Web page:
Hemispheric processing in reading Chinese characters: statistical, experimental, and cognitive modeling
Hsiao, Janet Hui-wen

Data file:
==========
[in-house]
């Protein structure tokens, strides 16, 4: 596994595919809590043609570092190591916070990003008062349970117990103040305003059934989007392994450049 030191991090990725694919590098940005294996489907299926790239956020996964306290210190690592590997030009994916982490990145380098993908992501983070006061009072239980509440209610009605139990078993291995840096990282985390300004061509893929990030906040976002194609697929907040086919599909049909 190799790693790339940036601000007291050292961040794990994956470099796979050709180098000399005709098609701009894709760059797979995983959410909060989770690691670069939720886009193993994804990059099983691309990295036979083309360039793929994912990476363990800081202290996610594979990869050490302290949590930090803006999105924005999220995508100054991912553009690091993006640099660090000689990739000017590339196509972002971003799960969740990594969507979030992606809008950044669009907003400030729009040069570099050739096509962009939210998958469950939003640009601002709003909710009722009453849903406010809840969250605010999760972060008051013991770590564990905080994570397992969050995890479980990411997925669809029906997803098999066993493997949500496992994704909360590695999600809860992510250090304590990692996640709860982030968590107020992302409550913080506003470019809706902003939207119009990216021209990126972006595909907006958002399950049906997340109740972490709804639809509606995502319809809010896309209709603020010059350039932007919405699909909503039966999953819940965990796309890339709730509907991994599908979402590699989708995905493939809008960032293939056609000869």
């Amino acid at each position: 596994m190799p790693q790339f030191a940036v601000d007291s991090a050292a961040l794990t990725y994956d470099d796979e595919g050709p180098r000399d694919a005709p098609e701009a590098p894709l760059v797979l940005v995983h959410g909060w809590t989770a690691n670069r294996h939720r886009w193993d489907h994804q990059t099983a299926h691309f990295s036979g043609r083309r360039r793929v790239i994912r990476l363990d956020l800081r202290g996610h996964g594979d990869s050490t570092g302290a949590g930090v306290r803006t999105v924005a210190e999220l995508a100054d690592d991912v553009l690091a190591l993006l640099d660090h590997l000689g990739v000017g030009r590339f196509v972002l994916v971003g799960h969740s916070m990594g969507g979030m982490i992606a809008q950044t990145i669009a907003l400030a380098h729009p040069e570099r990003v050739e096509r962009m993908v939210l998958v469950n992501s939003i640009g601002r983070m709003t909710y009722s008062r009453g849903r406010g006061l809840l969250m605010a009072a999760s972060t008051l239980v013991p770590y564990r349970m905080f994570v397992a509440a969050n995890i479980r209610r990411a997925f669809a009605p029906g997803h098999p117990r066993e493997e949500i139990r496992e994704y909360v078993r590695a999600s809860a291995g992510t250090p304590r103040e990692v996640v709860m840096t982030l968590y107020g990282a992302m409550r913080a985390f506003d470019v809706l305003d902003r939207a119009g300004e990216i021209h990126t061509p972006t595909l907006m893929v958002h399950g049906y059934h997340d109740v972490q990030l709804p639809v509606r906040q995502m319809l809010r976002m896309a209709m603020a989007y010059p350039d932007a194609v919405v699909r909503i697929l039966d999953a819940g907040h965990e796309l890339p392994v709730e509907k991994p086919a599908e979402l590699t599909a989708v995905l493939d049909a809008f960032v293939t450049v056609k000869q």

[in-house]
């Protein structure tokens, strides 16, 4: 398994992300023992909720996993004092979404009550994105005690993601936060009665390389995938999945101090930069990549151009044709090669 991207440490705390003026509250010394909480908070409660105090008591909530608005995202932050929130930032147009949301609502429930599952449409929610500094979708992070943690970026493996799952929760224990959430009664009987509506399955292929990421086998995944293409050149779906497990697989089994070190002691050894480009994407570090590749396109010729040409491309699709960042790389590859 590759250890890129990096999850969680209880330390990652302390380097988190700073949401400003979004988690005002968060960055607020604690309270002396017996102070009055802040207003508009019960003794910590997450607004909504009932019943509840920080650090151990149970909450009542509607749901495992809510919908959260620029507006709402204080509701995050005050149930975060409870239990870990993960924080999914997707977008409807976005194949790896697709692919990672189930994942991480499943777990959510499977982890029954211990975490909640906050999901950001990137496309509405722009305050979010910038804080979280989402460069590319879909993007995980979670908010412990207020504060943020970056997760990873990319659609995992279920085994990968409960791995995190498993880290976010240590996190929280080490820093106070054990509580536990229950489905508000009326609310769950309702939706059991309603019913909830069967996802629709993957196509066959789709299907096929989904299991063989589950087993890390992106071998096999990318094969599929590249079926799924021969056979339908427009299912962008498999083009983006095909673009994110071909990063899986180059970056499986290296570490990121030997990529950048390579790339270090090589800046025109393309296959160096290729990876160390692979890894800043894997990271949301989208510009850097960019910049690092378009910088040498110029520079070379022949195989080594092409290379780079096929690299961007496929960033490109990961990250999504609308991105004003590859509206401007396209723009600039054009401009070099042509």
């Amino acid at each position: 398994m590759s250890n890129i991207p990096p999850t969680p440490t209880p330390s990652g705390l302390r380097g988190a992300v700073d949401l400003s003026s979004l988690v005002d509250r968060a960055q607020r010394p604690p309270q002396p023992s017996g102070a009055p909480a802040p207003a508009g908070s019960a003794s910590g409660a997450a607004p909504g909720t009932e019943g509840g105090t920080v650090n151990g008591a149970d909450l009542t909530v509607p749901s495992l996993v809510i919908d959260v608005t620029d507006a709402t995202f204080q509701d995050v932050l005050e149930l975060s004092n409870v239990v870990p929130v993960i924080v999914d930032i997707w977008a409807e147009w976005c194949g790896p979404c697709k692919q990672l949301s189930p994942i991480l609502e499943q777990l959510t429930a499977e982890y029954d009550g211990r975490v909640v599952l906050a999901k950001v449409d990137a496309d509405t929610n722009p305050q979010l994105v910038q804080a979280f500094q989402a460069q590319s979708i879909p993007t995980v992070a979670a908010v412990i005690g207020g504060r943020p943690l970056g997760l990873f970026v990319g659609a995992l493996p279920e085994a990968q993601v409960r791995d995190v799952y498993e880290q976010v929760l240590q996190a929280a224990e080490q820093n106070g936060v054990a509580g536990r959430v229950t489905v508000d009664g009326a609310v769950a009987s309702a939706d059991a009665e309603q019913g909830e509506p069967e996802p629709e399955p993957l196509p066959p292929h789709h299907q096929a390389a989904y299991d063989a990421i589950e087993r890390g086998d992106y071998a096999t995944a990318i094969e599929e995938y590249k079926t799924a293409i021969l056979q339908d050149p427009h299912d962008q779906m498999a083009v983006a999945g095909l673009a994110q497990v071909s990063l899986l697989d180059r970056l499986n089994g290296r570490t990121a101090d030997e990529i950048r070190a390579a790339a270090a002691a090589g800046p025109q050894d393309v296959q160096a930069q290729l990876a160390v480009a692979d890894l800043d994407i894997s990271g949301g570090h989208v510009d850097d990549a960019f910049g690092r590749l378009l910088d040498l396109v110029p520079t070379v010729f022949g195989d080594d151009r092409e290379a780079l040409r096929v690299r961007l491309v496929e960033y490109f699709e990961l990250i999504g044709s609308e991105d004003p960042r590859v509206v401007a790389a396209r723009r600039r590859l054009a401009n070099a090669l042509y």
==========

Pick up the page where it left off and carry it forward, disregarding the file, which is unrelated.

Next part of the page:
In Chinese orthography, phonetic compounds comprise about 80% of the most frequent characters. They contain separate phonological and semantic elements, referred to as phonetic and semantic radicals respectively. A dominant type exists in which the se-mantic radical appears on the left and the phonetic radical on the right (SP characters); an opposite, minority structure also exists in which the semantic radical appears on the right and the phonetic radical on the left (PS characters). Through statistical analyses, connectionist modelling, behavioural experiments, and neuroimaging studies, this dis-sertation demonstrates that the distinct structures of these two types of characters allow us crucial insights into the relationship between brain structure and reading processes. The statistical analyses of a Chinese lexical database show that, because of the different information profiles of SP and PS characters and the imbalanced distribution between them in the lexicon, the overall information is skewed to the right. This information skew provides important opportunities to examine the interaction between foveal split-ting and the information structure of the characters. The foveal splitting hypothesis as-sumes a vertical meridian split in the foveal representation and the consequent contra-lateral projection to the two cerebral hemispheres; it has been shown to have important implications for visual word recognition. The square shape and the condensed structure of Chinese characters make them a severe test case for the split fovea claim. Through a lateralized cueing examination and a TMS study of the semantic radical combinability effect with foveally presented characters in character semantic judgements, a flexible division of labour between the hemispheres in character recognition is demonstrated, with each hemisphere responding optimally to the information in the contralateral visual hemifield. The interaction between stimulation site and radical combinability in the TMS study also provides further support for the split fovea claim, suggesting functional foveal splitting as a universal processing constraint in reading. Even if foveal splitting is true, it is still unclear about how far the effects of foveal split-ting can extend from the retina into the process of character recognition. We show that, in naming isolated, foveally presented SP and PS characters, adult male and female readers process them differently, with opposite patterns of ease and difficulty: males responded significantly faster to SP than PS characters; females showed a non-significant tendency in the opposite direction. This result is also supported by a corre-sponding ERP study showing larger N350 amplitude elicited by PS character than SP characters in the male brain, and an opposite pattern in the female brain. The split fovea claim suggests that the two halves of a centrally fixated character are initially processed in different hemispheres. The male brain typically relies more on the left hemisphere for phonological processing compared with the female brain, causing this gender difference to emerge. This interaction is also predicted by an implemented computational model, contrasting a split cognitive architecture, in which the mapping between orthography to phonology is mediated by two partially encapsulated, interconnected processing do-mains, and a non-split cognitive architecture, in which the mapping is mediated by a single, undifferentiated processing domain. Thus, the effects of foveal splitting in read-ing extend far enough to interact with the gender of the reader in a naturalistic reading task. In short, this dissertation demonstrates that foveal splitting is a universal language proc-essing phenomenon, precise enough to project the two radicals of a centrally-fixated Chinese character to different hemispheres to allow a flexible division of labour be-tween the two hemispheres to emerge, and its effects in reading extend far enough into word recognition to interact with the gender of the reader in a naturalistic reading task. The results can also be extrapolated to Chinese word and sentence processing as well as to other languages. This dissertation thus has contributed to a better understanding of the relationship between brain structure and language processes.